You’ve mentioned that people might be upset at the historical inaccuracy of the fashion seen in the movie. Oh, they’re going to be. I saw it on Tuesday, and it’s all over.

Are you upset? I’ll go with my official on-the-record interpretation of it, which is it takes liberties with 1920s fashion that you’re able to take in the context of the costuming for a film. There are specific things, for example, the character of Jordan Baker: Jordan Baker wears pants, and it’s [the] 1920s. I mean, that’s just not right. The pants she has on are 20 years off date. Maybe 10 years, maybe 15 years. And one of the characters—[played by] Isla Fisher, she plays the mistress, this saucy mistress—she has boobs like you could see up on the Strip! So those kinds of things are going to annoy people who are now obsessed with things like Downton Abbey, where these guys, they want to recreate the period. Baz Luhrmann doesn’t want to recreate [Gatsby] in the style of PBS, he wants to recreate it in the style of Baz Luhrmann. And he does that, amazingly, and the film is remarkable. And Fitzgerald scholars had been worried … he took a lot of care with that film and the very, very specific details he got right.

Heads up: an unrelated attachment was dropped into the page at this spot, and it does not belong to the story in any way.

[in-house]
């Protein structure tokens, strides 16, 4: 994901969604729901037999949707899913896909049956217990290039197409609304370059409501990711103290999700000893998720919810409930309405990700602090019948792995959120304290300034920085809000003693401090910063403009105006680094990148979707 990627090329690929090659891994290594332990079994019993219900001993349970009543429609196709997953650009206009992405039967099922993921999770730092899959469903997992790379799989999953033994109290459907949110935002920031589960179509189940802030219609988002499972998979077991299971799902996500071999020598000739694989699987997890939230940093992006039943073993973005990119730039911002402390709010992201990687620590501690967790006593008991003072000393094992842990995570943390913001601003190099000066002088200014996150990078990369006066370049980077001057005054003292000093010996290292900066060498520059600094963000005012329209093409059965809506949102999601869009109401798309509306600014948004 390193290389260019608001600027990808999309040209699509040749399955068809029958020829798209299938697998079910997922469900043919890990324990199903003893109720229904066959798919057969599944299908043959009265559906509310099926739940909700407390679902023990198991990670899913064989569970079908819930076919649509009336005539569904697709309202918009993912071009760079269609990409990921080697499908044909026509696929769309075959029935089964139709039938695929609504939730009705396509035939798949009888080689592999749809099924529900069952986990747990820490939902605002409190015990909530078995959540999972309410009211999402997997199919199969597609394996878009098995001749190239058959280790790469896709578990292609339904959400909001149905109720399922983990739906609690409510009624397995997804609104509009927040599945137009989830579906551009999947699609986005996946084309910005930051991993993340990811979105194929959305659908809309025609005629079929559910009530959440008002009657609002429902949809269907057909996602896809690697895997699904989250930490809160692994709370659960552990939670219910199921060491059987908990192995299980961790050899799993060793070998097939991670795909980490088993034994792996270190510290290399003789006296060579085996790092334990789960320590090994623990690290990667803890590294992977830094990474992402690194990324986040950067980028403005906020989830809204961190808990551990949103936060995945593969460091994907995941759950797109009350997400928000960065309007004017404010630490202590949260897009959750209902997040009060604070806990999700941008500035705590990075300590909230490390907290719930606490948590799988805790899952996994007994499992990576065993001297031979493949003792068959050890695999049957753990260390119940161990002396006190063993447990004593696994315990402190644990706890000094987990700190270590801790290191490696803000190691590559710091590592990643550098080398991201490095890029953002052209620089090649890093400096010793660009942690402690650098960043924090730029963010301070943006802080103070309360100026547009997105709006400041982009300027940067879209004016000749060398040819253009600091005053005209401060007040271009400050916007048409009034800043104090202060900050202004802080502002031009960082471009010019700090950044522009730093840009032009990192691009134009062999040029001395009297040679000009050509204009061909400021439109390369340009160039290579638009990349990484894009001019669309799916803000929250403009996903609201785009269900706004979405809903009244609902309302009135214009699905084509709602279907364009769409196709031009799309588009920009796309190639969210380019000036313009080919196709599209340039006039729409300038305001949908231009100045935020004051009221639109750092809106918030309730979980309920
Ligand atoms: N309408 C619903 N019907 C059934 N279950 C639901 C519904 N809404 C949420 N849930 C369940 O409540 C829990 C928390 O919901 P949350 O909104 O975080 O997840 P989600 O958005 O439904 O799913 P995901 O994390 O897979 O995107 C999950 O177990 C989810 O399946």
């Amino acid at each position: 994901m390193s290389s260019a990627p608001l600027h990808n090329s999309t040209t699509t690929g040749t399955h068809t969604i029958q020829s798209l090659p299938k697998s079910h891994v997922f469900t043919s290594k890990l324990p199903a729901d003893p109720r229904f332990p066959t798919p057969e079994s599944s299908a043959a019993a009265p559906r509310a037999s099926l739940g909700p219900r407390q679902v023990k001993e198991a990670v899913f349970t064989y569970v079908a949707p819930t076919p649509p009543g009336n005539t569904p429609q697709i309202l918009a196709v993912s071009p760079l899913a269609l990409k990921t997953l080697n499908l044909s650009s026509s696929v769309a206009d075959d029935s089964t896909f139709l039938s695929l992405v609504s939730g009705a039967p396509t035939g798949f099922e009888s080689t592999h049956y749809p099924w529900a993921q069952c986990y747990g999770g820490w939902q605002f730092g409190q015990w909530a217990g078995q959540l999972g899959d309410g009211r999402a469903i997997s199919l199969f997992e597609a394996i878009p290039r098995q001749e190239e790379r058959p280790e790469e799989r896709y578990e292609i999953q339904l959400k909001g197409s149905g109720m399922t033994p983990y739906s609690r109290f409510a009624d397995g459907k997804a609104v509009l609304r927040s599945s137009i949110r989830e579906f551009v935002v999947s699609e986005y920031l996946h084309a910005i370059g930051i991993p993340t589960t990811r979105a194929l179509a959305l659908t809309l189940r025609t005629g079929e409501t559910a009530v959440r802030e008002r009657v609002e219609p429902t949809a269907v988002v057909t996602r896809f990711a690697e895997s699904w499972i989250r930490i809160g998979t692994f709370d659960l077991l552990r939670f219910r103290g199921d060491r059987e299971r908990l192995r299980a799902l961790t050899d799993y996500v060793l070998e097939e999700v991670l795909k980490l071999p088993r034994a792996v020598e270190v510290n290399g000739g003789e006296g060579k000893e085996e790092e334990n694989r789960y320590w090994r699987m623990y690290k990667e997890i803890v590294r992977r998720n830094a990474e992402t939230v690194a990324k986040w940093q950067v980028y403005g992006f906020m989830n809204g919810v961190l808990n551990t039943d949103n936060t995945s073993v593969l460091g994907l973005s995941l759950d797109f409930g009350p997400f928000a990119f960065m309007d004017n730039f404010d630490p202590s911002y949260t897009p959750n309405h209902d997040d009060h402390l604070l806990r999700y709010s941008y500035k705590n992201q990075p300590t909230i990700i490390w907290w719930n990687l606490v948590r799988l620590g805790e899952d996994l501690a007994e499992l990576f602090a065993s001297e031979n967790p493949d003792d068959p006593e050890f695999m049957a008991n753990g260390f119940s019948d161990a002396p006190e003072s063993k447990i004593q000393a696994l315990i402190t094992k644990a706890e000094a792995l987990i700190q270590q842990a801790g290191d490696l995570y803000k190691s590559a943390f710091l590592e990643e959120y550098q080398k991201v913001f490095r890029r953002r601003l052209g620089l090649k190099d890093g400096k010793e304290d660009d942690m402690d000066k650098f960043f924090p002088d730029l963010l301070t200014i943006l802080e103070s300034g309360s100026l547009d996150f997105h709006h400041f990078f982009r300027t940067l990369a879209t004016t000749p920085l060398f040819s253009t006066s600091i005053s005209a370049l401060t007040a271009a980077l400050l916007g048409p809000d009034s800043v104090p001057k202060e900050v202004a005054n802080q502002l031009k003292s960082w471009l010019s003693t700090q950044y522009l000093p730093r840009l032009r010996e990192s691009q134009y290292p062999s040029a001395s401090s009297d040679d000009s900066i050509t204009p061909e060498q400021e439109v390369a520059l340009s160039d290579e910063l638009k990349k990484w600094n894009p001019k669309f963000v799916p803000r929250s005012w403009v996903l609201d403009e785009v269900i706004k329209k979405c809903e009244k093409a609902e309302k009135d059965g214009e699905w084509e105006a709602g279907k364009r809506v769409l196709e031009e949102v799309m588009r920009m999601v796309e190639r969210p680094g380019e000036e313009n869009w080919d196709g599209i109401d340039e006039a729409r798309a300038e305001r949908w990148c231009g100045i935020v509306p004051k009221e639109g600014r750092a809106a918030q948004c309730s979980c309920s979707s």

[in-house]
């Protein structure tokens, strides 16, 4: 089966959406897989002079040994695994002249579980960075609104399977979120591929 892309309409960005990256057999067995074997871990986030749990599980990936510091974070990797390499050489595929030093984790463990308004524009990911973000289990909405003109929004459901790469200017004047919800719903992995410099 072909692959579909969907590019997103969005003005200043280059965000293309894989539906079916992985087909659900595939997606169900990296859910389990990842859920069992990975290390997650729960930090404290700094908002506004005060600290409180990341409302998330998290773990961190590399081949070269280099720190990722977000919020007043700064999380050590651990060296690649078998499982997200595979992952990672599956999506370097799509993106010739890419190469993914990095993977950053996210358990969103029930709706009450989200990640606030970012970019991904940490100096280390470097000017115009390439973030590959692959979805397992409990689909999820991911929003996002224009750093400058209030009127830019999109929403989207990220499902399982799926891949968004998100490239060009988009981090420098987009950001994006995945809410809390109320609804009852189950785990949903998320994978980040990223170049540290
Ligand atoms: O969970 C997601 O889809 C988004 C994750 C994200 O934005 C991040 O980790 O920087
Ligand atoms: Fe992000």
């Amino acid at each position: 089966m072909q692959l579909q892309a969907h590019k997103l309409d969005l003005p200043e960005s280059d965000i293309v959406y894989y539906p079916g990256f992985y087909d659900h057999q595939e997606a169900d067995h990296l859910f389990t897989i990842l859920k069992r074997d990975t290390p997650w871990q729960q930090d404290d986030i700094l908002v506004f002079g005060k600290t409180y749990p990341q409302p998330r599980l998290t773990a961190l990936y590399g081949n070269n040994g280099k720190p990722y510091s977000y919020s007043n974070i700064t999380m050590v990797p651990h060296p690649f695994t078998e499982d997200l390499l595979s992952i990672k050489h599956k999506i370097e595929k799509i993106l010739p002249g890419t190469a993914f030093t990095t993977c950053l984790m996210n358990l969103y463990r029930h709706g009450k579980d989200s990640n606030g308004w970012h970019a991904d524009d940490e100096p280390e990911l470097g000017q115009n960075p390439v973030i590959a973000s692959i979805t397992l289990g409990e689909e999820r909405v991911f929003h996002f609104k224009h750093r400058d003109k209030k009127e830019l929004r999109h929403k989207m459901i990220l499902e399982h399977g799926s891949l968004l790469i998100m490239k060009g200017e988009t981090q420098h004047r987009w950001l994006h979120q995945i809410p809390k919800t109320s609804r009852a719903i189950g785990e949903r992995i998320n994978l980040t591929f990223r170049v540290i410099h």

Can you give a few examples from the movie of the historically inaccurate fashion? The cleavage of Isla Fisher. Double-breasted suits on men, which would have been very uncommon, which was odd, because Brooks Brothers did the clothes for the men. So Brooks Brothers, you’d think they’d just go back into their vault … Everybody wears sunglasses, and sunglasses were around but they weren’t as prevalent as the movie would make them seem. And the pants thing. I mean, the pants thing is so outlandish that even my mom would know that.

I read that you believe that fashion says a lot about who we are. What do the fashions in the movie say about each main character? Nick wears tweeds from Brooks Brothers and conservative ties, because he’s from the Midwest but he went to Yale so he understands the details of dress.